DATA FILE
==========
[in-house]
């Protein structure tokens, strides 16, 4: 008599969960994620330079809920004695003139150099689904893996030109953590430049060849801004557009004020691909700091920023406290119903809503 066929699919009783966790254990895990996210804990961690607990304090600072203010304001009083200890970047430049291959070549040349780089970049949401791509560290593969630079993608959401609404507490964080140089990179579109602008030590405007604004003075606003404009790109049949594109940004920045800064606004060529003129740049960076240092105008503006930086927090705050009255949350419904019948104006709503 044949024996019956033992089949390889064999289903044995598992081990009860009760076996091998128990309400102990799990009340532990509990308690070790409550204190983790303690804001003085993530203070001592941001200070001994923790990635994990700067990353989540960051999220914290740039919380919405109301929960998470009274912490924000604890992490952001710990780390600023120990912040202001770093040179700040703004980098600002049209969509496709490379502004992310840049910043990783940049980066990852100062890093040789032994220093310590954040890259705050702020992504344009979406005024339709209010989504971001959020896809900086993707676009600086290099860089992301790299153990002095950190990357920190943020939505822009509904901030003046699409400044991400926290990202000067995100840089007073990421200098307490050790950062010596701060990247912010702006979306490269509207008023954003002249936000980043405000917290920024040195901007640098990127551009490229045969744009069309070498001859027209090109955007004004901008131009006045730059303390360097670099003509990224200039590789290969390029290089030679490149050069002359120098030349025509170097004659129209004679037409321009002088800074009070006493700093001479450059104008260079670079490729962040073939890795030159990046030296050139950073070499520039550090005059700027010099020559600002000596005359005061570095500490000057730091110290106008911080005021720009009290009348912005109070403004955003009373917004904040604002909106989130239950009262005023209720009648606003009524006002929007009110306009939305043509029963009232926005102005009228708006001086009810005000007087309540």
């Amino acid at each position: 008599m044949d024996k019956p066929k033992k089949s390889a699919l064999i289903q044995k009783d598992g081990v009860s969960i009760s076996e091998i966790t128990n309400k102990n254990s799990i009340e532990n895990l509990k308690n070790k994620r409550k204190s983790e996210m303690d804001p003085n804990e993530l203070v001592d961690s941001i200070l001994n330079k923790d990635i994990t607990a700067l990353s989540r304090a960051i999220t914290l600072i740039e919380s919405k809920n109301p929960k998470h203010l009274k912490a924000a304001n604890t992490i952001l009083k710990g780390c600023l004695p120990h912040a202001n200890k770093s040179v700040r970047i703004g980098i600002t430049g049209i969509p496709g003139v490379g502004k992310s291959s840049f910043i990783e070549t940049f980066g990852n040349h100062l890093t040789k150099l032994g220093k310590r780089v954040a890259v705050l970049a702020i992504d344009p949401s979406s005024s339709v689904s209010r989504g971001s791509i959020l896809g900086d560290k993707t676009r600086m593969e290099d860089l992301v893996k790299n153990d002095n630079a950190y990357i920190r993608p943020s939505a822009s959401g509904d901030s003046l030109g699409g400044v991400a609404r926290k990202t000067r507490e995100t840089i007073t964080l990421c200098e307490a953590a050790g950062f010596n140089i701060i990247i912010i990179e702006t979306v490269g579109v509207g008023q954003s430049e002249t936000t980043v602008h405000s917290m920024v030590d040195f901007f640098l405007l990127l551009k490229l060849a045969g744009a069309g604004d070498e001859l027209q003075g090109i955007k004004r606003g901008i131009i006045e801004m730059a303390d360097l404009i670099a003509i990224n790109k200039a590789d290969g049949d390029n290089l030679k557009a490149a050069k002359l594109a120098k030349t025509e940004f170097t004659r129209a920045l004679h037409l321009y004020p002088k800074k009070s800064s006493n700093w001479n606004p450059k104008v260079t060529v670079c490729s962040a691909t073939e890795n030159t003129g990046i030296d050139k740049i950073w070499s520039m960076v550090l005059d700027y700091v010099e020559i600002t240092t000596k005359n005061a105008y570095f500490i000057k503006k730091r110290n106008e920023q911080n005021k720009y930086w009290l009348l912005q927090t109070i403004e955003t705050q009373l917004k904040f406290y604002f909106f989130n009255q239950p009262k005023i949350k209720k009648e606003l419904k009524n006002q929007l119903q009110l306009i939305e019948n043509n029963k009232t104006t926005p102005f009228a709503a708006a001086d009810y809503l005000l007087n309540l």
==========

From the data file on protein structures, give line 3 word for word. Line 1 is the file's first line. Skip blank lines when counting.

């Amino acid at each position: 008599m044949d024996k019956p066929k033992k089949s390889a699919l064999i289903q044995k009783d598992g081990v009860s969960i009760s076996e091998i966790t128990n309400k102990n254990s799990i009340e532990n895990l509990k308690n070790k994620r409550k204190s983790e996210m303690d804001p003085n804990e993530l203070v001592d961690s941001i200070l001994n330079k923790d990635i994990t607990a700067l990353s989540r304090a960051i999220t914290l600072i740039e919380s919405k809920n109301p929960k998470h203010l009274k912490a924000a304001n604890t992490i952001l009083k710990g780390c600023l004695p120990h912040a202001n200890k770093s040179v700040r970047i703004g980098i600002t430049g049209i969509p496709g003139v490379g502004k992310s291959s840049f910043i990783e070549t940049f980066g990852n040349h100062l890093t040789k150099l032994g220093k310590r780089v954040a890259v705050l970049a702020i992504d344009p949401s979406s005024s339709v689904s209010r989504g971001s791509i959020l896809g900086d560290k993707t676009r600086m593969e290099d860089l992301v893996k790299n153990d002095n630079a950190y990357i920190r993608p943020s939505a822009s959401g509904d901030s003046l030109g699409g400044v991400a609404r926290k990202t000067r507490e995100t840089i007073t964080l990421c200098e307490a953590a050790g950062f010596n140089i701060i990247i912010i990179e702006t979306v490269g579109v509207g008023q954003s430049e002249t936000t980043v602008h405000s917290m920024v030590d040195f901007f640098l405007l990127l551009k490229l060849a045969g744009a069309g604004d070498e001859l027209q003075g090109i955007k004004r606003g901008i131009i006045e801004m730059a303390d360097l404009i670099a003509i990224n790109k200039a590789d290969g049949d390029n290089l030679k557009a490149a050069k002359l594109a120098k030349t025509e940004f170097t004659r129209a920045l004679h037409l321009y004020p002088k800074k009070s800064s006493n700093w001479n606004p450059k104008v260079t060529v670079c490729s962040a691909t073939e890795n030159t003129g990046i030296d050139k740049i950073w070499s520039m960076v550090l005059d700027y700091v010099e020559i600002t240092t000596k005359n005061a105008y570095f500490i000057k503006k730091r110290n106008e920023q911080n005021k720009y930086w009290l009348l912005q927090t109070i403004e955003t705050q009373l917004k904040f406290y604002f909106f989130n009255q239950p009262k005023i949350k209720k009648e606003l419904k009524n006002q929007l119903q009110l306009i939305e019948n043509n029963k009232t104006t926005p102005f009228a709503a708006a001086d009810y809503l005000l007087n309540l």